In 'Mud Row,' two generations navigate sisterhood and social change
This week, Cygnet Theatre opens its production of Dominique Morisseau's 2019 play, "Mud Row."
Morisseau, a 2018 MacArthur Fellow, was part of the famed Lark Play Development Center in New York. Her intimate, poetic writing — including the Tony-nominated "Skeleton Crew,"
"Detroit ’67" and "Paradise Blue" which make up her "Detroit Projects" trilogy — digs into the way people and their communities manage social upheaval and change.
"Mud Row" tells the story of two generations of sisters in the same family, one set in the 1960s, and another in the present day, both living in the same house in a West Chester, Pennsylvania neighborhood.
Director Delicia Turner Sonnenberg said that the play was commissioned by the Pennsylvania-based People's Light theater company as part of a project to develop plays about the local neighborhoods.
Sonnenberg said that the backdrop of the world outside the house in Mud Row is like an anchor for the way the script moves seamlessly back and forth in time.
"In both periods, there is — especially — social change. So they both take place in times of change — both sections — the past and the present," she said.
In the 1960s, sisters Elsie (Andréa Agosto) and Frances (Joy Yvonne Jones) are divided about whether to protest for civil rights. In the present day, gentrification surrounds the home where sisters Regine (Marti Gobel) and Toshi (Rachel Cognata) live.
"This is really one of the things I love about the play, because it's not an issue play. It's an intimate family play set against a broad backdrop. That's my favorite kind of theater," Sonnenberg said. "In this particular case, the broad backdrop is social change in America, the history of this particular neighborhood Mud Row."
Sonnenberg said that one of the things the play does well is explore the ways the sisters are both devoted to each other, but hurt or disappoint each other too.
"One of the things that comes up for me a lot with the play is this idea of how hard it is to forgive those closest to you, and the breathtaking journey of forgiveness," Sonnenberg said.
Actor Marti Gobel, who plays present-time sister Regine, said that in the similar ways they struggle with and love each other, the women are connected even across the generations.
"These women are all for seeking to feel a palpable change in not only how they feel in their home, which they've all shared, but how they feel in the world — and the overlapping sense of emotional dependence on each other, even when there are those that are not present," Gobel said.
In one scene, Regine and her partner, Davin (played by Rondrell McCormick) are in the house on Mud Row discussing whether to tear the house down and start over. Regine feels distraught and disconnected from the history of the house, which she inherited from her grandmother.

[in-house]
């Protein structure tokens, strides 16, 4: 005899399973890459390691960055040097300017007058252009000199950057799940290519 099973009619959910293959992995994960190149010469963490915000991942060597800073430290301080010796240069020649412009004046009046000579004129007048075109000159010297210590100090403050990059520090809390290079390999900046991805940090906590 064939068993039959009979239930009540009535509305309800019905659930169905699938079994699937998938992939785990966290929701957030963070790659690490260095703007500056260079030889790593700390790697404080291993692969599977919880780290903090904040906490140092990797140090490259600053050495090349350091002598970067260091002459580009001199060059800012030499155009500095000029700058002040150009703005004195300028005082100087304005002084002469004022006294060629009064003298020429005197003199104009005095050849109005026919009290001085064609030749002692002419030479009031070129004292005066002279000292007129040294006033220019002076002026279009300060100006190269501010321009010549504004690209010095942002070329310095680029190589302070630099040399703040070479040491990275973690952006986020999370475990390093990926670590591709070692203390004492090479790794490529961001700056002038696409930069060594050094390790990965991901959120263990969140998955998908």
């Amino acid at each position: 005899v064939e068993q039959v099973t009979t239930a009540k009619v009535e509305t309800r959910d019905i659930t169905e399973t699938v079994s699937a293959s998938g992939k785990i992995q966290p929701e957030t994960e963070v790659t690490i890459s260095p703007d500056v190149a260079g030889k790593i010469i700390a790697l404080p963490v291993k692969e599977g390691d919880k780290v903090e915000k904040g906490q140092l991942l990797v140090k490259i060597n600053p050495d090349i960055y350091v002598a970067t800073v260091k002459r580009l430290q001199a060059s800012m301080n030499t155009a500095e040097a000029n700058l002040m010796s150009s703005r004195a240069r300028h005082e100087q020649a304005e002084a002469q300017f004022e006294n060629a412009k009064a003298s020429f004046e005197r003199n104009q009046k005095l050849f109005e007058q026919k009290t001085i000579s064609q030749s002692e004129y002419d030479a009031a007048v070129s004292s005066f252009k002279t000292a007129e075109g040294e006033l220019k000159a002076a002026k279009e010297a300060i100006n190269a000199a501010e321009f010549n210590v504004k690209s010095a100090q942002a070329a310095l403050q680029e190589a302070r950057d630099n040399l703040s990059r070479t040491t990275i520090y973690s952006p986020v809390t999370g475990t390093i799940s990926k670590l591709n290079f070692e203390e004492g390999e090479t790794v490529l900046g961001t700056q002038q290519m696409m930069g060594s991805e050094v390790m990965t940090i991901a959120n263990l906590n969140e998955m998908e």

"[Regine] is grappling with an incredibly unhappy childhood and the presentation of love that she got from her grandmother, which did not present as love. It presented as hardness. So to walk into this home that she hasn't been in five years is soul shaking for her," Gobel said.
Set in the East End neighborhood of West Chester, Pennsylvania, it's a story that's rooted in place, but still has a universality and relatability that transcends the specifics. Mud Row could be countless other neighborhoods in many cities struggling with gentrification and history.
Gobel said she is struck by the way the play touches on how gentrified communities are losing "porch culture" which holds universal importance in the African American community.
"One thing that we are definitely losing with gentrification and as we move forward in modern times is the notion of sitting on the porch and relating to your neighbors, because they become an extended family or community," Gobel said.
Cygnet's production of "Mud Row" is one of several plays in recent months directed by Delicia Turner Sonnenberg featuring not only a work by a Black playwright, but a primarily Black cast: the new "1222 Ocean Front" at New Village Arts; "The Garden" at La Jolla Playhouse and "Trouble in Mind" at The Old Globe.
"It definitely feels like a shift. But, not only that," Sonnenberg said. "The kind of recognition that there's more than one Black story."
As an actor, Gobel's experience offers another perspective.
"In 20 years of work — as an artist that works internationally — this is literally the second play in 20 years that I have been in with an all Black cast and a Black director. It doesn't happen that often," Gobel said. "And I would sure love to see it occur more, so the specificity of this production is sadly applicable to American theater and we do need to see more of that."
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